Century Wrap-up :

Keeping warm the 18th century way


As an elegant woman, you spend a lot of time and energy getting dressed. The lacing, the pulling, the tying…and that's just the corset! Once you are dressed, and looking your best, the last thing you probably want to do is put a cloak over your gorgeous frock to go outside. Lucky for you, you live in a time where you have lots of different options in wraps. A lady must also see that her man is kept warm while braving the cold. Let's look at some different ways to keep warm throughout the century.

Great Coats!

One chic way for your favorite guy to top his garments is with a greatcoat. The greatcoat reminds one of his suit-coat, but is longer and bulkier, designed to protect the wearer from the sleet and snow. This woolen coat will make your Georgian gentleman feel like a real man with its dark colors and heavy woolen fabrics. The cut of the coat is roomy enough for many layers to fit underneath. This is especially handy when your man opts to wear a waistcoat, whose length began to creep towards the waist as the century crept forward. According to Helena Chalmers, "the wide skirts of the coats were stiffened with buckram and wire, which held them out from the figure in a jaunty fashion".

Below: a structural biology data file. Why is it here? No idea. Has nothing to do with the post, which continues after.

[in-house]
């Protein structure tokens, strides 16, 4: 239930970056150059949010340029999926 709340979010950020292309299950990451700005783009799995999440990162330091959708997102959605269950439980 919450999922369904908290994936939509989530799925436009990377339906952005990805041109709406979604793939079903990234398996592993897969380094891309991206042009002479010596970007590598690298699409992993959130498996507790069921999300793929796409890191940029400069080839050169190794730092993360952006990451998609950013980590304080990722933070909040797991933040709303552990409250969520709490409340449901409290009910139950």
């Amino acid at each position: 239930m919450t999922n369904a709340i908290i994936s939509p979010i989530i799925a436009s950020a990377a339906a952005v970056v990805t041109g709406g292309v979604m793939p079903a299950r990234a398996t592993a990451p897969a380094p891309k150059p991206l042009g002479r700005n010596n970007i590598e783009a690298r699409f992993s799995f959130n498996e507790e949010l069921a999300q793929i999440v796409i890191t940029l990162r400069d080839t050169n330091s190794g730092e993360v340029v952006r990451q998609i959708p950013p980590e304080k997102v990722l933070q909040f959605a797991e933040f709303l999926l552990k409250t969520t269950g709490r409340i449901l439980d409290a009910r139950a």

In the radical 40's, suddenly a coat of light blue with silver buttonholes was a must-have (Chalmers, 212). In the 50's, English men wore the justacorps, which boasted large cuffs and an even ampler skirt. The modern man favors the double-breasted, close fitting overcoat, though. A slimmer, neater profile flatters a man while the high collar is practical while being hip! And for traveling to far-off festivities, don't forget your traveling cloak. It can get very cold in that coach!




Hot Wraps

Ladies, it doesn't have to hurt to be beautiful! You can now match your outer garments to your frock. A cape can be wrapped around party dresses, or you can sport a mantelet, which stops at the waist to reveal pretty petticoats or huge hoops. Some stylish ladies even opt to substitute a dress for a coat! The redingote dress can also be called a "coat dress", and is very popular this season, especially for ladies with equestrian inclinations (see photo at left). If you've already got a special gown for a ball or New Year's bash, why not just cover up in a shawl? They are back and bigger than ever! Try one with loose sleeves and a hood for extra cozy comfort.



-Melissa Mares, Fashion Editor

Enlightened Elegance

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